The Hjaltadans Stone Circle – Fetlar, Scotland - Atlas Obscura

Fetlar, Scotland

The Hjaltadans Stone Circle

On a remote island, legend has it that a fiddler and his wife were turned to stone.  

If you are fortunate enough to negotiate the rugged, peaty, boggy landscape of Vord Hill on the remote island of Fetlar, you might be rewarded with a closer look at the Hjaltadans Stone Circle. Many visitors and even local residents who have attempted to visit the circle come away disappointed.

The Hjaltadans Stone Circle is considered to have been built in the Neolithic period and consists of a ring (37ft in diameter) of 38 stones with two stones in the center. The story goes that the two pillars are the remains of a fiddler and his wife, who got so carried away playing music, the sun rose and turned the two of them to stone. The surrounding stones are considered to be the immortalized guardian ‘trows’ (Shetland Island equivalent of trolls). 

The name ‘Hjaltadans’ has been said to originate from another way of spelling ‘Shetland’ - Hjaltland and also old Norse for the hilt of a sword: hjalt. The name: Hjalti is an Icelandic male name.

On one of the aerial photos, you can see the vestiges of the most Northern part of the Finniegirt Dyke; a wall supposedly built by the magical race of people called the Finns. This ancient wall cut the island (uncannily accurate) into two parts: East and West. Parts of it are still visible across the island. Myth has it that the Finns were shape-shifters and there are many stories attributed to them across the Shetland Islands and further afield in Europe; however, Fetlar boasts of having more Finn stories attributed to it than any other island on Shetland.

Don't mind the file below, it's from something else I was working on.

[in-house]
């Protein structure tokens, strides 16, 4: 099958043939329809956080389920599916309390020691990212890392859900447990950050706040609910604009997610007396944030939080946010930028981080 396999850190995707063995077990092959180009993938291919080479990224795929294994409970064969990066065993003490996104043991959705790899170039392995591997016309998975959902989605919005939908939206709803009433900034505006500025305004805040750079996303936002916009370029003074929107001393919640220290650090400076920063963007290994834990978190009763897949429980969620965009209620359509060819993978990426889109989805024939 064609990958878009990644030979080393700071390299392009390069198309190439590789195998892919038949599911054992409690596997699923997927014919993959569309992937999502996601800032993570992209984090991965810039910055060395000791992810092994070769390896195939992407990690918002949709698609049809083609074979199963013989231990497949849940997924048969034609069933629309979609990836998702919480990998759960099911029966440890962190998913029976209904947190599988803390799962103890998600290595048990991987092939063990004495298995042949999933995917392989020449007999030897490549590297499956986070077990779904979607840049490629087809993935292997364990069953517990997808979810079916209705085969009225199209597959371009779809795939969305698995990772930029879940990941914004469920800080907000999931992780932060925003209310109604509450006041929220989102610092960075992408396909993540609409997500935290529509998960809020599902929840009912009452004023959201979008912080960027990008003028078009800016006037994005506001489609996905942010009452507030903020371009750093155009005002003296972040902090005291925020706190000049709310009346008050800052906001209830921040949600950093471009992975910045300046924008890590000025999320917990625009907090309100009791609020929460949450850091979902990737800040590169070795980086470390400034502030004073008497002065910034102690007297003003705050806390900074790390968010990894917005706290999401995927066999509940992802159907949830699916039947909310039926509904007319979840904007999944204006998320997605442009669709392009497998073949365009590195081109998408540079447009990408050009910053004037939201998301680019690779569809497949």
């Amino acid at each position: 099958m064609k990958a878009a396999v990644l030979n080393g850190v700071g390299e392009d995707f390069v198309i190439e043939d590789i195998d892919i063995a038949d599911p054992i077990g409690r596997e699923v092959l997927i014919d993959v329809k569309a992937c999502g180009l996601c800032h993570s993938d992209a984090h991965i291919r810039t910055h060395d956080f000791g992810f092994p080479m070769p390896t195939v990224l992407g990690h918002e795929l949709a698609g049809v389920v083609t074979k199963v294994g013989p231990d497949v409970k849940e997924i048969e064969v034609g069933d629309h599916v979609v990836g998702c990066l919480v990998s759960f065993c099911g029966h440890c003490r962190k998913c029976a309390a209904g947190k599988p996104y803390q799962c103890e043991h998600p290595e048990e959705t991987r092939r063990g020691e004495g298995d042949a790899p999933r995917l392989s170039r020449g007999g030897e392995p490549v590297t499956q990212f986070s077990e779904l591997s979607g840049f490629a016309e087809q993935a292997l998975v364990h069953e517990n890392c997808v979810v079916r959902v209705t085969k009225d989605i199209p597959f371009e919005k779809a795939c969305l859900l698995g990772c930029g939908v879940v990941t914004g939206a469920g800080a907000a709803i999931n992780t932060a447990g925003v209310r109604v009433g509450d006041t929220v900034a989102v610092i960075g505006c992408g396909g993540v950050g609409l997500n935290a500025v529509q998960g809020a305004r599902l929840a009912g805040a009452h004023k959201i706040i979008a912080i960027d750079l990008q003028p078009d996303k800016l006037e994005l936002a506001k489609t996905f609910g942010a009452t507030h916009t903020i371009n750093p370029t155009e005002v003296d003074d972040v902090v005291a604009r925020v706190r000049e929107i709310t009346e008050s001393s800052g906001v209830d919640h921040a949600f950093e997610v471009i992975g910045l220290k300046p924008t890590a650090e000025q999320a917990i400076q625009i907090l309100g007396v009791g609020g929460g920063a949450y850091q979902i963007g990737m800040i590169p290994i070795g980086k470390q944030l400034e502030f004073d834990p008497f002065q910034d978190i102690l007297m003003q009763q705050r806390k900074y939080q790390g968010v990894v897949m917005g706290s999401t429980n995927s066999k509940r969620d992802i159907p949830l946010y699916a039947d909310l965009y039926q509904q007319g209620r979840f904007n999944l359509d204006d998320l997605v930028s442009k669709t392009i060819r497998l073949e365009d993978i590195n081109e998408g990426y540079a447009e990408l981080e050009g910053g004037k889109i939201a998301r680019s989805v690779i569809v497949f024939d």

Nearby, and even harder to reach is the Fiddlers Crus. This stone circle consists of three rings of stone and was likely to be the place of a ‘Thing’ or ‘Ting’ where local justice was carried out before it became centralized on the mainland of Shetland.

The Hjaltadans and the Fiddlers Cruss stone circles feature strongly in a fictional Fetlar novel series called ‘The AdderStane’. It is replete with fact and fiction and according to one of the guides at the local museum/Interpretive Centre has been said to be a ‘reference work’ for the island of Fetlar.

Know Before You Go

Fetlar is nearer to Norway than the furthest Northern reaches of the UK. You can travel there by plane or overnight ferry from Aberdeen, Scotland. It is advisable to hire a car as public transport to Fetlar will only be one connection, once a day and you would need to stay overnight and travel back via the North Isles bus the following day at the earliest.

If you travel by car, you have more options as Fetlar is well served by an inter-island ferry. It is still a two and a half hour journey from mainland Lerwick to Fetlar, longer if you are arriving by plane at Sumburgh Airport. After miles of road, you will have to make two ferry crossings before you arrive on the remote island of Fetlar. The Bluemull Sound is the longest ferry ride from Gutcher, Yell to Fetlar - 20 mins - and can sometimes be a little rough due to competing tides in the Bluemull Sound. The inter-island ferry timetable can be hard to understand, so it might be worth studying it well before having to use it in a hurry! Accommodation is limited, so it is best to book in advance.

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